For politicians, using offshore accounts even in a strictly legal sense can be problematic because they are expected to be transparent about their interests and contribute to the country's economy.

That's what fueled outrage against Iceland's prime minister, who became the first casualty of the so-called Panama Papers case on Tuesday.

Sigmundur David Gunnlaugsson had faced opposition calls to resign over revelations he used a shell company to shelter large sums while Iceland's economy was in crisis. He denied wrongdoing but after days of street protests he stepped aside, recommending that his deputy take over as prime minister for an unspecified period of time. A third day of demonstrations was called Wednesday to demand a new government.

Also dragged into the spotlight were:

— Formula One driver Nico Rosberg, whose lawyer said an offshore firm linked to him was created solely for liability reasons and to enable him to operate internationally.

German public broadcaster NDR reported that Mossack Fonseca set up a company called Ambitious Group Ltd that has a contract with Mercedes for Rosberg's "driver services."

Rosberg's lawyer, Christian Schertz, said Ambitious Group, which is registered in the British Virgin Islands, wasn't used for tax avoidance. Rosberg, who won Sunday's Bahrain Grand Prix, is registered in Monaco for tax purposes and receives all payments there, he said.

— Prominent Bollywood actor Amitabh Bachchan denied reports by The Indian Express newspaper that he was connected to four shipping companies registered in tax havens. "It is possible that my name has been misused," Bachhan tweeted late Tuesday, adding that he has paid all the taxes he owed.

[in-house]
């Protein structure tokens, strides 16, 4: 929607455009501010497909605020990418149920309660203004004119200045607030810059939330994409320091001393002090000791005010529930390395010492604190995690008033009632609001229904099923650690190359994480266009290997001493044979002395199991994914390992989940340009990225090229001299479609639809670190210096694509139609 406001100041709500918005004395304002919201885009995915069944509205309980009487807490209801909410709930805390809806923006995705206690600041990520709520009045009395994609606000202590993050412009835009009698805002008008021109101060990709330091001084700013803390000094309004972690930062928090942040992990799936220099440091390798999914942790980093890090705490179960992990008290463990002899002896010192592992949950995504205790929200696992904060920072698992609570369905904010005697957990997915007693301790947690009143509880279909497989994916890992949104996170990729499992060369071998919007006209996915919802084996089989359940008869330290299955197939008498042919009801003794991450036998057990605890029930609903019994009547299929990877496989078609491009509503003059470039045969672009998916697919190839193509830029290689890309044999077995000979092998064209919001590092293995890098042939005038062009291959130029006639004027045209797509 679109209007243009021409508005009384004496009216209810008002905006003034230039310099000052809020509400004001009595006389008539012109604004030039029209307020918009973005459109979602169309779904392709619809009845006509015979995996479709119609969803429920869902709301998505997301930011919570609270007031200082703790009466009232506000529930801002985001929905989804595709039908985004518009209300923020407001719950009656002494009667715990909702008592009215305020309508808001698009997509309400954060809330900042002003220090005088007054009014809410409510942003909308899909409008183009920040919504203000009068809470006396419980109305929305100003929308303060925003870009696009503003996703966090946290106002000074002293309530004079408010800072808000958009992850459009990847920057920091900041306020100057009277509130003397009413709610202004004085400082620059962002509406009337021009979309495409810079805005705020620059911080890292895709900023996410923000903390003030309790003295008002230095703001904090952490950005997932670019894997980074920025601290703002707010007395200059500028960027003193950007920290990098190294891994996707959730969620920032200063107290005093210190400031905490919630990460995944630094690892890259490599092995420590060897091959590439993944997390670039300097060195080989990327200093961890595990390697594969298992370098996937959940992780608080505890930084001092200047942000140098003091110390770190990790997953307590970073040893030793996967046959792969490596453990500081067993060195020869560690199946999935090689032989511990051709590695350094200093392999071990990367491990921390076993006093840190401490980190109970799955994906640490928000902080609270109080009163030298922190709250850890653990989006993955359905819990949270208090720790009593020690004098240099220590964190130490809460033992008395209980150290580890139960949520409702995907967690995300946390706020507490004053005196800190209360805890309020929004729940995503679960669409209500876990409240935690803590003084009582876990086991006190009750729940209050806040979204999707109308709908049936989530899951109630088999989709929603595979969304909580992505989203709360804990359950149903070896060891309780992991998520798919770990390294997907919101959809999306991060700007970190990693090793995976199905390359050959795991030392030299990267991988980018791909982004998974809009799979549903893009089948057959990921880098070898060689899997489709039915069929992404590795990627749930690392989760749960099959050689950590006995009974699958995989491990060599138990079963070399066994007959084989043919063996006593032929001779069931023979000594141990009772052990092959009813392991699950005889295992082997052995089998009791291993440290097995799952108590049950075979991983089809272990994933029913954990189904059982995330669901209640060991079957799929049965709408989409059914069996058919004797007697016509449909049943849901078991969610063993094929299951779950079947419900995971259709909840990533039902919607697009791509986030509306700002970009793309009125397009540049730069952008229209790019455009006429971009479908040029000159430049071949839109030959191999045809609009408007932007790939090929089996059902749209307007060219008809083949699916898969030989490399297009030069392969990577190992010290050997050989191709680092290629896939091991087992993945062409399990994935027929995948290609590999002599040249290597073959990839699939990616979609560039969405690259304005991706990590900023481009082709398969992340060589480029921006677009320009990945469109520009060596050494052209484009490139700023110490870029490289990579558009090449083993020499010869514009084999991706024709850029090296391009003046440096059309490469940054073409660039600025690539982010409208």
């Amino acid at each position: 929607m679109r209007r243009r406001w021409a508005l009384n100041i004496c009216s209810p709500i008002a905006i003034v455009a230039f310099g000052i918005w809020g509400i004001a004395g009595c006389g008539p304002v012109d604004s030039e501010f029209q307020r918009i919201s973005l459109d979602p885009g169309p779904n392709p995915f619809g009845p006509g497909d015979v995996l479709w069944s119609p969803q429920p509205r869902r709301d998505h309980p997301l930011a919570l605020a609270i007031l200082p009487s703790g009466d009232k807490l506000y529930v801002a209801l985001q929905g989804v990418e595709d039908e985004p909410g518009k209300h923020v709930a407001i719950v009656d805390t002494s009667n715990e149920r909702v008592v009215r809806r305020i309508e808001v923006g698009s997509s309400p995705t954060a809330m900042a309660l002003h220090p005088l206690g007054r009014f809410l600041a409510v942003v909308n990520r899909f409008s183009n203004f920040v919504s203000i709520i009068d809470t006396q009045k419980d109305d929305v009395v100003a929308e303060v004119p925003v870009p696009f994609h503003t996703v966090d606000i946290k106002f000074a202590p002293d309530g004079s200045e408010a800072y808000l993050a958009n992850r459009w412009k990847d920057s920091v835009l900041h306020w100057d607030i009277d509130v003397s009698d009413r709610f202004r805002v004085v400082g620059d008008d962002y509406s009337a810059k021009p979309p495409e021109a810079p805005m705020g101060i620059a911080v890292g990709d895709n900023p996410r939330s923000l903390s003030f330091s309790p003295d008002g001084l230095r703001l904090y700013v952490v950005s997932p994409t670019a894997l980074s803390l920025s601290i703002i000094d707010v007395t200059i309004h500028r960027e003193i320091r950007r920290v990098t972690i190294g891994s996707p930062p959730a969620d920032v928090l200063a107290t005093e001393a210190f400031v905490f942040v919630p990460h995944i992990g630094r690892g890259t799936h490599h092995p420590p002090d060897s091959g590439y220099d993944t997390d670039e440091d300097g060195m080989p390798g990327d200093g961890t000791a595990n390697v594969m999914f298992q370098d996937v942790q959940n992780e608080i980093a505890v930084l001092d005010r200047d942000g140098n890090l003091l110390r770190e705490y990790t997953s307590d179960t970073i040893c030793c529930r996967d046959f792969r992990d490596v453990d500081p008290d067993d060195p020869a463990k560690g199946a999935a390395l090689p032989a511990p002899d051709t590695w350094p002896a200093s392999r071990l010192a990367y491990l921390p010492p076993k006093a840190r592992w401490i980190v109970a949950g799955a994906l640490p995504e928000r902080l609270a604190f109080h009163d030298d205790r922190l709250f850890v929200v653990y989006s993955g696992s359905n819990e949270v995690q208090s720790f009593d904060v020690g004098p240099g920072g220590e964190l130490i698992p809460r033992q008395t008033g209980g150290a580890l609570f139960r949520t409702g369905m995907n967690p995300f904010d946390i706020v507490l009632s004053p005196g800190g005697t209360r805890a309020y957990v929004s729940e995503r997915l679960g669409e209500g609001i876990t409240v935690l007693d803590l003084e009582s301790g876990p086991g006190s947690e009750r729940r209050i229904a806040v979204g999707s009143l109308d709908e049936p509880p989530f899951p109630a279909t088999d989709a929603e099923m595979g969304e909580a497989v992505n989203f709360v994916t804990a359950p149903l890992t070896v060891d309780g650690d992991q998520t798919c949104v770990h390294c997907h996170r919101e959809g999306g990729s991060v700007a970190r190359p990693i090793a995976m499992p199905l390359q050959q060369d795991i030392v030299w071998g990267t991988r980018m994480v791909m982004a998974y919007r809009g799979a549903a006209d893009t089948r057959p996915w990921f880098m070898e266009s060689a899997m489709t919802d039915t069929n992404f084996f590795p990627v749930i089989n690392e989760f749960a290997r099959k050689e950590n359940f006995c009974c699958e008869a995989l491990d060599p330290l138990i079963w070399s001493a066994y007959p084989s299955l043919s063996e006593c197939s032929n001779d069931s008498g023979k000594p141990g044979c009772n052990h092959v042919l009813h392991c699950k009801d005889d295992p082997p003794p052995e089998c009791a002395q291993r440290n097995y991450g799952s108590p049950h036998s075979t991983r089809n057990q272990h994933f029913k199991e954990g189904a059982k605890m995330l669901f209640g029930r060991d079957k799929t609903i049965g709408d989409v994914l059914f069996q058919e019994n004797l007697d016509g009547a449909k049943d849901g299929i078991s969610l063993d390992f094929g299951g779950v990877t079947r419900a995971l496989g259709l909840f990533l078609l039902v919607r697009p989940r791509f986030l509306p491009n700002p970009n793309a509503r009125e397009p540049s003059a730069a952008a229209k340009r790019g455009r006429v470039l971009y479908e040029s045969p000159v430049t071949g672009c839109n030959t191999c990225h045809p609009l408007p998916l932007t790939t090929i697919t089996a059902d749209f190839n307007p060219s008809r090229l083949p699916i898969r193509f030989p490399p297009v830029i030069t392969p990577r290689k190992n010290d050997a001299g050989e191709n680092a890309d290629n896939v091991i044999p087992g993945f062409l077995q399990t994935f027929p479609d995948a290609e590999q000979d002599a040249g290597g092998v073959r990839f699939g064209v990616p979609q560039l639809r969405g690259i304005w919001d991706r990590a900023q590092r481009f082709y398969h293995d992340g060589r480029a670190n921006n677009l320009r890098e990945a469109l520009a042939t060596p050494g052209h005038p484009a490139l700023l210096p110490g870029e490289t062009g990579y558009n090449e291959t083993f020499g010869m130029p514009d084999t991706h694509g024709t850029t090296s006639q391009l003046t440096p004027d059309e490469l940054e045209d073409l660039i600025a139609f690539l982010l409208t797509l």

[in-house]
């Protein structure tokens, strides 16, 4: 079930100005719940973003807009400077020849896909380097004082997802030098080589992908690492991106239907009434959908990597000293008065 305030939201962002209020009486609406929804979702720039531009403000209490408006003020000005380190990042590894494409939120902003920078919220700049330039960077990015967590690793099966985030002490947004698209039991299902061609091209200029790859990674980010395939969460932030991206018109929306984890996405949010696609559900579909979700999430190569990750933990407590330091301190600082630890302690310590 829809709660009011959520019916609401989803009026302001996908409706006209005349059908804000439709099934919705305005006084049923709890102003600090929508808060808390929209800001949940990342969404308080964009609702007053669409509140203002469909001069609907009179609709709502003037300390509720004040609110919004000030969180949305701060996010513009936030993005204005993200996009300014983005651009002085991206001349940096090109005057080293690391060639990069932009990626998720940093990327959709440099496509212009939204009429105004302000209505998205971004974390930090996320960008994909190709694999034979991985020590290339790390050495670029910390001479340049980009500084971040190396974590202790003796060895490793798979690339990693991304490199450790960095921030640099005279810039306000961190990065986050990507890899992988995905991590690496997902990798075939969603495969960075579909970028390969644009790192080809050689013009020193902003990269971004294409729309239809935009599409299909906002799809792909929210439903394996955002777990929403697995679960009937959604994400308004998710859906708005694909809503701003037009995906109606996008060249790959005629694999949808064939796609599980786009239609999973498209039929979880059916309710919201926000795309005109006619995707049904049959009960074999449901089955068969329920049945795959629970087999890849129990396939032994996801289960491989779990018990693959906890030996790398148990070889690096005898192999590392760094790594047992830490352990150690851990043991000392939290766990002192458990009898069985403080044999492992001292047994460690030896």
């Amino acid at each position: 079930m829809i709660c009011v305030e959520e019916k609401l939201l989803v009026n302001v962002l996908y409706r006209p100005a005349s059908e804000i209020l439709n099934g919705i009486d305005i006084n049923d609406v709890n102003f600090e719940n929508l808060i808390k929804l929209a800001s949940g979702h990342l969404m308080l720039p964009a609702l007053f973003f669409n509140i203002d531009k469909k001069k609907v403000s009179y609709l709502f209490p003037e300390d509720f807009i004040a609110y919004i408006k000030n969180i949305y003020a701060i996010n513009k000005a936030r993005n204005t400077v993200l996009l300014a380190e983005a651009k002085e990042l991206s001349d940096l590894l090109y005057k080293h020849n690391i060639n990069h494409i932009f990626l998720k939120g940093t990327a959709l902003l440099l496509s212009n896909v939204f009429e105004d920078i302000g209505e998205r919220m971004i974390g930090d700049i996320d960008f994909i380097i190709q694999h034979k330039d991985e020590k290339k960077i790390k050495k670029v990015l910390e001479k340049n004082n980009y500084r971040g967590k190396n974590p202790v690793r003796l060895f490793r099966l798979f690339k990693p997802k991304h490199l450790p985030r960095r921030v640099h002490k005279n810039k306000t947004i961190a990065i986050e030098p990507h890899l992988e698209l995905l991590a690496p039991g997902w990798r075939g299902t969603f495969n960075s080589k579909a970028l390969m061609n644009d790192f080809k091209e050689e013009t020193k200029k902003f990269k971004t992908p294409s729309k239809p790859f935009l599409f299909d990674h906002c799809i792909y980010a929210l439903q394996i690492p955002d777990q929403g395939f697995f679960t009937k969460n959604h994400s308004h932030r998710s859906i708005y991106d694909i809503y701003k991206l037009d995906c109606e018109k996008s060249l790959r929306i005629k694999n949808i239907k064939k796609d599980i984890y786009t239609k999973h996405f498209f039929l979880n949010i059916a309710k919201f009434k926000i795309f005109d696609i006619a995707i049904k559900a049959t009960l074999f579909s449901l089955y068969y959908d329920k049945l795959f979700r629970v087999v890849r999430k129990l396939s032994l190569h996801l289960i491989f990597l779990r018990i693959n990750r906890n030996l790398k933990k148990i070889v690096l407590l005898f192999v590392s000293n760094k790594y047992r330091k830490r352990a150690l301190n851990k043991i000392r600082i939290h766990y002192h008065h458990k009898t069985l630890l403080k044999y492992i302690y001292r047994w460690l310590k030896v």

— Spanish movie director Pedro Almodovar was reported to have canceled publicity events for his new movie "Julieta" following intense interest in the offshore company he owned with his brother years ago.

The Europa Press news agency said Almodovar canceled an appearance at a photo shoot and interviews ahead of the movie's premiere in Madrid on Wednesday night.

— France's far-right National Front party said it was filing law suits for defamation against media who imply that it or leader Marine Le Pen — who plans to run in the 2017 presidential race — may be implicated in the Panama Papers scandal.

The Paris daily Le Monde reported Tuesday on the offshore dealings of a longtime Le Pen acquaintance whose company provides publicity for electoral campaigns. The paper also examined potential but unproven offshore interests of Le Pen's father, Jean-Marie Le Pen, via a former employee.

— Uruguayan lawyer Juan Pedro Damiani resigned Wednesday as an ethics judge for the world soccer body FIFA after being named in international media reports for his law firm's links to Mossack Fonseca. He is alleged to have helped create offshore accounts and companies for three clients who have been indicted in the sprawling FIFA bribery investigation led by federal prosecutors in Brooklyn.

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David Keyton in Reykjavik, Iceland, Elaine Ganley in Paris, and Yuras Karmanau in Kiev, Ukraine, contributed to this report.